Preventing a Flat Head

Preventing a Flat Head

PREVENTING A FLAT HEAD

Everybody wants their baby to have a beautiful round head.  A flat head is not only a problem in the future if your child decides to shave their head, but there can actually be other significant issues that may arise.  Imagine if you took a perfectly round ball of clay and drew a line down the middle separating it into two sides.  If you took a flat palm and squished down on the back of one side to mimic a flat side of the head, what happens to the front of that side?  The front naturally gets pushed forward and causes the ball of clay to become asymmetric.  Something similar can happen with the head of babies, potentially distorting the natural symmetry of the face permanently.  Here are a few tips to prevent flattening of your baby’s head in the first 4-5 months of life.

Firstly, tummy time while awake for 10 minutes three times per day.  This will promote neck strength and keep your baby off the back of their head.

Secondly, during the first 4-5 months of life, parents are recommended to have babies sleep on their backs.  Your baby will always look towards the more interesting side of the crib, usually towards the side where there’s more movement.  Always placing your baby with their head pointing in the same direction can cause regular nightly pressure on the same side of the head, leading to a flat spot.

So to help prevent this, alternate the position in which your baby’s head faces each night.  For example, place your baby with their head pointing to the left side of the crib on Monday, Wednesday, and Friday.  Then on Tuesday, Thursday, and Saturday, do the opposite and place your baby with their head pointing to the right side of the crib.  Sundays can be determined by a coin toss or a simple game of rock, paper, scissors between parents.  If you worry about forgetting which side your child was facing the night before, tape a sign to the crib with the following on it “<– M, W, F  //  T, Th, Sa –>, Sun (??)”.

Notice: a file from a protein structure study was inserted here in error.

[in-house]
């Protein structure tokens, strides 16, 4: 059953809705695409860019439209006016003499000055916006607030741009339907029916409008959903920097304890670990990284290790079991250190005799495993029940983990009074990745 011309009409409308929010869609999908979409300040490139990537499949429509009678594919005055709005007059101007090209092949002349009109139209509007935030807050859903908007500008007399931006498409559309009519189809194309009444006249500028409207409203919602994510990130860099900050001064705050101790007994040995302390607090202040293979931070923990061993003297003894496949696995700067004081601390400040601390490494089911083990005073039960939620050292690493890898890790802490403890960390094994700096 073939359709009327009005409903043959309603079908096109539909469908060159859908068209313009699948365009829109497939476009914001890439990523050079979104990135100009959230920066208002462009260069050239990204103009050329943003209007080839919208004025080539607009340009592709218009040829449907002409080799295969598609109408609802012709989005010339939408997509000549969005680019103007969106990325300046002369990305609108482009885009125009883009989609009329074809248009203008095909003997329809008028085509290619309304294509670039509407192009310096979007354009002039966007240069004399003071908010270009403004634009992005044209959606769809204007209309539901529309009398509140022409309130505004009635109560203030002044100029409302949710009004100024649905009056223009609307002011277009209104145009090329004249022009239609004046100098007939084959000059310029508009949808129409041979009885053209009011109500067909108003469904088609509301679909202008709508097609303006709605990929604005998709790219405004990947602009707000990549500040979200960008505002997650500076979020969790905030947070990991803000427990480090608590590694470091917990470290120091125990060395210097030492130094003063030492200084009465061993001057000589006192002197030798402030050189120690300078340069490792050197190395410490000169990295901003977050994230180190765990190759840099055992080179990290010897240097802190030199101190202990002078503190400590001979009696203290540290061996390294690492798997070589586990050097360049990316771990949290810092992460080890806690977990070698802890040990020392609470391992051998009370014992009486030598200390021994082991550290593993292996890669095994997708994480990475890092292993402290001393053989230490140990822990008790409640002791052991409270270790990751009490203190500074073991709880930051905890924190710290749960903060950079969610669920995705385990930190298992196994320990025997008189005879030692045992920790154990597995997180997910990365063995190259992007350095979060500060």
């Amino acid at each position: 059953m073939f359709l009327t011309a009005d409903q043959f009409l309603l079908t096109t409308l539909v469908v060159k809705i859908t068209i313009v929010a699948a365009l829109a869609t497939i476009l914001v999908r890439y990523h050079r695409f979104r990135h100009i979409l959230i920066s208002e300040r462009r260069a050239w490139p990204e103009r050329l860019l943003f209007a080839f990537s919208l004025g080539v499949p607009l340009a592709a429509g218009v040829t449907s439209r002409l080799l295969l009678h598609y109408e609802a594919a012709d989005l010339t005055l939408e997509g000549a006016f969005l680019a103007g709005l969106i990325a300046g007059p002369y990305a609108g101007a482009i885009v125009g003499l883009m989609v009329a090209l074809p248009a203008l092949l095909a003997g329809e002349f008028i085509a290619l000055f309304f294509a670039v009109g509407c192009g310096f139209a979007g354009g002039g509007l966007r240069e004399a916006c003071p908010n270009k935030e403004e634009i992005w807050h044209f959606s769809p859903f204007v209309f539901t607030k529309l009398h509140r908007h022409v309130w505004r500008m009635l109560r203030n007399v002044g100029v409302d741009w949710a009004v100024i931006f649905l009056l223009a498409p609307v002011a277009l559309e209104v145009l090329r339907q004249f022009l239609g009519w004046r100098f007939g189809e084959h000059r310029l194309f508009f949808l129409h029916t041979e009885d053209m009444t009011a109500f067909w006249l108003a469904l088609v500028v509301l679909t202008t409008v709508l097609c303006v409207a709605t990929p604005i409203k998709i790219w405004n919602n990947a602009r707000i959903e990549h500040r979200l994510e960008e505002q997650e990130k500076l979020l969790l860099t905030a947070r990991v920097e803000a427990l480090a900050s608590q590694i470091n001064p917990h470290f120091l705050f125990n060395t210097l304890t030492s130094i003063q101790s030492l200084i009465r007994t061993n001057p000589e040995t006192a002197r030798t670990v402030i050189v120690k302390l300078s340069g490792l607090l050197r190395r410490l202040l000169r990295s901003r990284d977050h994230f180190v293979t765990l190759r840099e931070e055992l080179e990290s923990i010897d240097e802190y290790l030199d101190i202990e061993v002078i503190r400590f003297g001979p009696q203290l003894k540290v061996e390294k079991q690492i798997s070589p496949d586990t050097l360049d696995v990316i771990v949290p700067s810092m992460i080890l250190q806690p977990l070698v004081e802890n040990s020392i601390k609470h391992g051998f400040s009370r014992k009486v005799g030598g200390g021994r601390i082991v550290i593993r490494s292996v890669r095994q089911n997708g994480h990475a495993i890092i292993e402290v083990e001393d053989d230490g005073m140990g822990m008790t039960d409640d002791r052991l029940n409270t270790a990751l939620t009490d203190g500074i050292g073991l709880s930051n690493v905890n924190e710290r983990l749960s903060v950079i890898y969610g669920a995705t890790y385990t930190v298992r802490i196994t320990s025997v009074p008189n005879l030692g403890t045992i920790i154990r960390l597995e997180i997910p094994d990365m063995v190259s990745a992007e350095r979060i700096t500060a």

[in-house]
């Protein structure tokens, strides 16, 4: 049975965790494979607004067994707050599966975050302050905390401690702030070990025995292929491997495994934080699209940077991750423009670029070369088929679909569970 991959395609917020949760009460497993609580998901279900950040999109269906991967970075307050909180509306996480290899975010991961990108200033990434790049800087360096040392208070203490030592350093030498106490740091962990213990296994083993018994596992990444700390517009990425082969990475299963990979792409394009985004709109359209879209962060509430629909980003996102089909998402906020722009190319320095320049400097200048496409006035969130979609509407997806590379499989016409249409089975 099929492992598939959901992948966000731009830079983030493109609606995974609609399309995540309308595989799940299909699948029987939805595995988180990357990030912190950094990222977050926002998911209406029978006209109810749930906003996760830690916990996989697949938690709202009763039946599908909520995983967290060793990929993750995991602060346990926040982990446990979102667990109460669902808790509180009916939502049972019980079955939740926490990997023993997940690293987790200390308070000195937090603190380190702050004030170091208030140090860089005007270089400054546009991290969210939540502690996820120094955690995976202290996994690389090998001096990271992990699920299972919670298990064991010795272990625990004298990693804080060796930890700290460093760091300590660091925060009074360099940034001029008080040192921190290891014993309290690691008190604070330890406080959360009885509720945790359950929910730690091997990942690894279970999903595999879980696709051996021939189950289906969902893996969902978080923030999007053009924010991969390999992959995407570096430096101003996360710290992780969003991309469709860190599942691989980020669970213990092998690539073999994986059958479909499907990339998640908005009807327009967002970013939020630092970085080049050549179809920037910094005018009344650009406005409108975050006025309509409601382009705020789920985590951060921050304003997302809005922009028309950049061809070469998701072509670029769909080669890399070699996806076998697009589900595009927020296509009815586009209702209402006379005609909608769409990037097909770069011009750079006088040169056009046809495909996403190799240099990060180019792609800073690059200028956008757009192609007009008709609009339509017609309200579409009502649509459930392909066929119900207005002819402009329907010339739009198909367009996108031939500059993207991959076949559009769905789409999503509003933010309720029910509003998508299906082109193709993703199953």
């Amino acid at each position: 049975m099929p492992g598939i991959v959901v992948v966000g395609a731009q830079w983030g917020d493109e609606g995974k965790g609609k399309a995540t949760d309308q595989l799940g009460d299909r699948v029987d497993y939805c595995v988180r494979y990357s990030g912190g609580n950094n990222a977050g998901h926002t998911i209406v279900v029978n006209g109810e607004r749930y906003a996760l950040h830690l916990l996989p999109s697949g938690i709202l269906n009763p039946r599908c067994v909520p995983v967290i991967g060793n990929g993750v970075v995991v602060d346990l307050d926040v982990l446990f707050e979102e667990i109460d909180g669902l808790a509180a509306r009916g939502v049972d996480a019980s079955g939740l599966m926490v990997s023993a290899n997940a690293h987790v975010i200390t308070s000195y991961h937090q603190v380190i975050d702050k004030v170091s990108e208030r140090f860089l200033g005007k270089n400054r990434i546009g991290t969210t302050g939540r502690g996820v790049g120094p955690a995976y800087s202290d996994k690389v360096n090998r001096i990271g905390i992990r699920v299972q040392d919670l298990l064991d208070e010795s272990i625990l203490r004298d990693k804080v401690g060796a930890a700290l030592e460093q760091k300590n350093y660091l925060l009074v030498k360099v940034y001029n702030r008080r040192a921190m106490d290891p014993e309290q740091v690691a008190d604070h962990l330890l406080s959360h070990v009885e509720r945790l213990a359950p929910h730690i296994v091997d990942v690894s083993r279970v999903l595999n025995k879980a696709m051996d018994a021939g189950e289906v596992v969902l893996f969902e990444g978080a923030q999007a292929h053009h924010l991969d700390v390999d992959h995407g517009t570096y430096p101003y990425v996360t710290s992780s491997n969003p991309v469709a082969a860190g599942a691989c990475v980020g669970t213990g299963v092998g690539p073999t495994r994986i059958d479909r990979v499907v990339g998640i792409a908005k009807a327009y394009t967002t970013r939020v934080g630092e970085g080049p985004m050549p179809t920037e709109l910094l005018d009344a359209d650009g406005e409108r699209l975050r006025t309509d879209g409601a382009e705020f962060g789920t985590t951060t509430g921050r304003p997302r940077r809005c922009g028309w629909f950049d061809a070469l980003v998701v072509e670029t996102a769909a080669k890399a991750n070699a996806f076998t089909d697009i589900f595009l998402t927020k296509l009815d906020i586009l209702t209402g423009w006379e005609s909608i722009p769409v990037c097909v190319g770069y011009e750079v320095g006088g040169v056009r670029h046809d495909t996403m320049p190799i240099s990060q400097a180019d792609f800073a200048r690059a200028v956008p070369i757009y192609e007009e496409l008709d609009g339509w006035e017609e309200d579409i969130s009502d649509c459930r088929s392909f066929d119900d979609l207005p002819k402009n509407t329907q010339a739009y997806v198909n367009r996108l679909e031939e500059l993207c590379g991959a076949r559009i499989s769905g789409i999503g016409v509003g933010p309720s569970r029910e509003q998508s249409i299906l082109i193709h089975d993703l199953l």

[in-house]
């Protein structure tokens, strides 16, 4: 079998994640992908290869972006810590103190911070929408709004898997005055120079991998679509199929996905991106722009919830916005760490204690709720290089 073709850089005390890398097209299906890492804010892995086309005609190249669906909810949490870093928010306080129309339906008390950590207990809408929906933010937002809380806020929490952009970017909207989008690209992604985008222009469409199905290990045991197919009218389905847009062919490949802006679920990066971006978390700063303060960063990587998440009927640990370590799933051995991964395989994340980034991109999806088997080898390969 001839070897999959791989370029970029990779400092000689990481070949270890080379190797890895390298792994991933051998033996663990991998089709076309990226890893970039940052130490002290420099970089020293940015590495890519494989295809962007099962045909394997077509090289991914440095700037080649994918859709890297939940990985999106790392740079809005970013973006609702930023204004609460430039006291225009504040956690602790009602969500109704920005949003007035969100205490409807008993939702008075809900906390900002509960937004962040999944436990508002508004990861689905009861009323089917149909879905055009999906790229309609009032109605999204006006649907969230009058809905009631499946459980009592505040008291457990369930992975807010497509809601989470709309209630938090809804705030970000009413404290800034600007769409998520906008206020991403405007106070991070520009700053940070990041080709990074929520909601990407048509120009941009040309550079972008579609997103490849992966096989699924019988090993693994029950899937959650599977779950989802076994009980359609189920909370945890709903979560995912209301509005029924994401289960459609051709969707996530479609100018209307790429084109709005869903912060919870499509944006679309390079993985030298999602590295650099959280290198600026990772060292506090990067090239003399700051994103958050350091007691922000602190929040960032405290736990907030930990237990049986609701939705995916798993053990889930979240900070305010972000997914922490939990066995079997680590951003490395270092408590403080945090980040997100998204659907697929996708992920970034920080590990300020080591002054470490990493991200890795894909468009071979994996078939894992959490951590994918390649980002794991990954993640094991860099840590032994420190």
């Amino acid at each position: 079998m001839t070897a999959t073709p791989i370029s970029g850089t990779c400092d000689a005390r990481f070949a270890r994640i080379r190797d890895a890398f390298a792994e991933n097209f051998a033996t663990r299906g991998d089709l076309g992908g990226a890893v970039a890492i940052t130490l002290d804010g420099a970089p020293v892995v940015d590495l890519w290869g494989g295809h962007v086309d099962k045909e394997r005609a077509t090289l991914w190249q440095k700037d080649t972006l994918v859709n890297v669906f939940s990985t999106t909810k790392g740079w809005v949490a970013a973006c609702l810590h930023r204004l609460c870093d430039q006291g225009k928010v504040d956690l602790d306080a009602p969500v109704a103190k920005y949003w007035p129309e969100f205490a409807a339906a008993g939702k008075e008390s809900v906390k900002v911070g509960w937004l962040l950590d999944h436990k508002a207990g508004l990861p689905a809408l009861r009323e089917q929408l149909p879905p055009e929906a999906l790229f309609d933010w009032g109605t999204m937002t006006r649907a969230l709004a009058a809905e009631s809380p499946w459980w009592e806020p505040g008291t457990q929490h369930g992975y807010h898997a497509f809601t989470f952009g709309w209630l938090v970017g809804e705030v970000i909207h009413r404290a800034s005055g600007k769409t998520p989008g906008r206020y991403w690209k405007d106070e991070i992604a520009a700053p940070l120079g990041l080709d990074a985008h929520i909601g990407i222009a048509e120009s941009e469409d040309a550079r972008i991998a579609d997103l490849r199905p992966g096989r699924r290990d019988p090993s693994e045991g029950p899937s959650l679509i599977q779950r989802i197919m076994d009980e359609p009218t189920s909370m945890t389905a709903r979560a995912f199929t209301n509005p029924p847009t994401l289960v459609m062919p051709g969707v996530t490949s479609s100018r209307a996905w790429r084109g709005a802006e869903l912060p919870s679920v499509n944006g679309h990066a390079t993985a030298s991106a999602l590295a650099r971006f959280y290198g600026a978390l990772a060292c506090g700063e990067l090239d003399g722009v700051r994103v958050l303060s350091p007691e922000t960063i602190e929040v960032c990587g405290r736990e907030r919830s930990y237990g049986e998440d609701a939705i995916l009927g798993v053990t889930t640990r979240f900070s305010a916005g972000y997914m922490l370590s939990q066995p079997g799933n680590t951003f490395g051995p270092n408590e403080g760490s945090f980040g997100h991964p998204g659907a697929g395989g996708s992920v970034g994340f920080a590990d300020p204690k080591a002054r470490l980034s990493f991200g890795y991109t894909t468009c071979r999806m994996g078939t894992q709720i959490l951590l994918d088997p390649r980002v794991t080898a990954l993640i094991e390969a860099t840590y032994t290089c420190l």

Keep in mind, this prevention tip only works in the first 4-5 months.  This is because after this time, babies can start rolling over on their own and therefore will not necessarily stay in the same place you left them.

If you find your baby is always looking in one direction regardless of how they are held or placed in bed, then this is a warning sign that they may need to be seen by a health care professional for assessment of torticollis or twisted neck.

**Disclaimer – Any information found in these blog posts is only for informational purposes and not intended to replace the diagnosis and care of a physician.  Should you have any specific concerns about your child, please consult with your family doctor or pediatrician.

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Safe Sleep

Safe Sleep

SAFE SLEEP

Sudden infant death syndrome (SIDS), can be described as every parent’s worst fear.  It is the sudden and unexplained death of a child under 1 year of age in their sleep.  In this post you will learn some useful tips to help you reduce the risk of SIDS in babies.

It is found that babies who sleep in the following conditions are LESS likely to die from SIDS.

Babies should sleep in a crib with a firm mattress and not on a couch or recliner.  The mattress should be covered with a tight sheet and there should be NO bumpers, pillows, blankets, stuffed animals or anything soft inside the crib.

Babies should be put to sleep on their backs.  They should be wearing a sleeper or a onesie and not be over bundled.  Babies that are overly dressed or overly warmed are shown to have a higher risk of SIDS.  They should not be swaddled in a blanket to sleep.

Don’t be afraid to let your child use a pacifier when they fall asleep.  In fact, there is a growing body of evidence to support pacifier use to reduce the risk of SIDS in babies.  Once they fall asleep, the pacifier will usually drop out of their mouths and can be safely scooped away.

In addition, some of the things parents can do as well is to ensure there are no smokers in the house and to refrain from allowing your baby to co-sleep with any adult (specifically an overtired or intoxicated individual).

Taking all these steps will help you keep your baby healthy, happy, and sleeping safely!

**Disclaimer – Any information found in these blog posts is only for informational purposes and not intended to replace the diagnosis and care of a physician.  Should you have any specific concerns about your child, please consult with your family doctor or pediatrician.